Before the COVID-19 pandemic, U.S. policymakers thought the healthcare system could provide low-income individuals with well paid jobs with career advancement potential. The pandemic may have changed that assumption.
This brief reviews changes in the labor market for healthcare workers during the first seven months of the pandemic, with an emphasis on jobs targeted by a significant ongoing investment in healthcare workforce development: the Health Profession Opportunity Grants (HPOG) awarded by the Administration for Children and Families. The brief summarizes the results of an environmental scan of published research, analysis, and reporting and analyzes publicly available labor market data through September 2020.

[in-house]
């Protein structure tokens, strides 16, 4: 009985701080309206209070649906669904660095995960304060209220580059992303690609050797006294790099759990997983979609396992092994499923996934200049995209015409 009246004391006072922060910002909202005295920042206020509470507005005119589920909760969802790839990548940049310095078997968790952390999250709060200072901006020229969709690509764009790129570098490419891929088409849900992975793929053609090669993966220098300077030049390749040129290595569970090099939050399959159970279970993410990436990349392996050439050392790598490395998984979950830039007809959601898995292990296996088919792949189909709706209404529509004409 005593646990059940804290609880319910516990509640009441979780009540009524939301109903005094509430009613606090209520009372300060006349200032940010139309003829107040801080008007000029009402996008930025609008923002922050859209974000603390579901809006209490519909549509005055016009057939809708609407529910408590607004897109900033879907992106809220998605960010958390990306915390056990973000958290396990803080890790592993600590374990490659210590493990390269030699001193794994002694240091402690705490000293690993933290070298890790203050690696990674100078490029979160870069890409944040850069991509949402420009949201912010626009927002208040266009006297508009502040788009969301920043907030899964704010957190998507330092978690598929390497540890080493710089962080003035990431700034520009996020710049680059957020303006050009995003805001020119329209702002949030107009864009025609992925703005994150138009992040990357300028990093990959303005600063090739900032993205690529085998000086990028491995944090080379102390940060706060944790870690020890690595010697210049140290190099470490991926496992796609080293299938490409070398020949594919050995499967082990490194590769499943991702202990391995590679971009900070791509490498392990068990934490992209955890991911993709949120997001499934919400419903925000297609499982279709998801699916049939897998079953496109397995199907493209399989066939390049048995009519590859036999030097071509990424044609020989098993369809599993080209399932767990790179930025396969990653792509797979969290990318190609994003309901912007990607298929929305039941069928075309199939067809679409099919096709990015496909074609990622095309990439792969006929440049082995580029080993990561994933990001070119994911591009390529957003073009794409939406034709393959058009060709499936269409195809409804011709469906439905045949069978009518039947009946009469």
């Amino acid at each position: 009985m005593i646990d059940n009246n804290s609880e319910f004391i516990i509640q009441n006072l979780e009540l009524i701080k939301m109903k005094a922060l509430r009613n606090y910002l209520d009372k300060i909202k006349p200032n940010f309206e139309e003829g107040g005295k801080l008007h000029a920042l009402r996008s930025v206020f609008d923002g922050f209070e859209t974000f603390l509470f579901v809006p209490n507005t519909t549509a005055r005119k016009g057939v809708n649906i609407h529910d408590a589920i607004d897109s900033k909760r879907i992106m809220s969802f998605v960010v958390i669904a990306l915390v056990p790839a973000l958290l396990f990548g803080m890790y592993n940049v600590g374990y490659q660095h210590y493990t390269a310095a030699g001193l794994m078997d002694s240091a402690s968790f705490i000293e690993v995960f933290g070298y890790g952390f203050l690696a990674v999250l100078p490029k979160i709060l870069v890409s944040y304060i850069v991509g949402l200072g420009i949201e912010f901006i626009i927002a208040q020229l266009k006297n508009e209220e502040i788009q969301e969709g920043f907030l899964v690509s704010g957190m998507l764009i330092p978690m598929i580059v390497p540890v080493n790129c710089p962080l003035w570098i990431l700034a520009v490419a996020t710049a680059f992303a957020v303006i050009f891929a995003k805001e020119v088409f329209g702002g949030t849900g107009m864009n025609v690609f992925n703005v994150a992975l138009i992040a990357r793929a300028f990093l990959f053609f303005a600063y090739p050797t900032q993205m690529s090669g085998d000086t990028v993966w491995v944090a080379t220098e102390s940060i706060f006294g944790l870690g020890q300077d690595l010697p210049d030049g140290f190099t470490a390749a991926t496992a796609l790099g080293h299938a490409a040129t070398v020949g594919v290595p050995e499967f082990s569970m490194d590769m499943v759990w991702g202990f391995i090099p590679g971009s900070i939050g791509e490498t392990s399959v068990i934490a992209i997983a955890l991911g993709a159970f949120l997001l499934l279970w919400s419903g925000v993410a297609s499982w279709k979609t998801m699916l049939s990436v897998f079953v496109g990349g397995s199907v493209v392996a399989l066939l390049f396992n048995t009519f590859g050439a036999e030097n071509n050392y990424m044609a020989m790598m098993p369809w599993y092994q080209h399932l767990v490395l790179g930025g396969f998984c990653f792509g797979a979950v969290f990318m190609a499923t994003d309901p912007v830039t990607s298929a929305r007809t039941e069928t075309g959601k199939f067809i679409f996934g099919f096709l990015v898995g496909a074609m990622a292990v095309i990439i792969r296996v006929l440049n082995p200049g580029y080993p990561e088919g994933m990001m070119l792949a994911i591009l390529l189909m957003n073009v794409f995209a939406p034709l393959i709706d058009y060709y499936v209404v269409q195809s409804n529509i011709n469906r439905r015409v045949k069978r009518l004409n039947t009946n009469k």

Healthcare employment fell more than nine percent from January to April 2020 but recovered about 60 percent of those losses through September 2020 as demand for healthcare services and workers rebounded. The hospital, home health, and long-term care sectors that tend to employ workers in occupations targeted by HPOG trainings experienced smaller decreases in employment after the onset of the pandemic and no evidence of decreasing compensation. Still, some evidence suggests that HPOG workers may have faced a slacker labor market. And unemployment rates in healthcare were higher for women and workers in lower-skill occupations.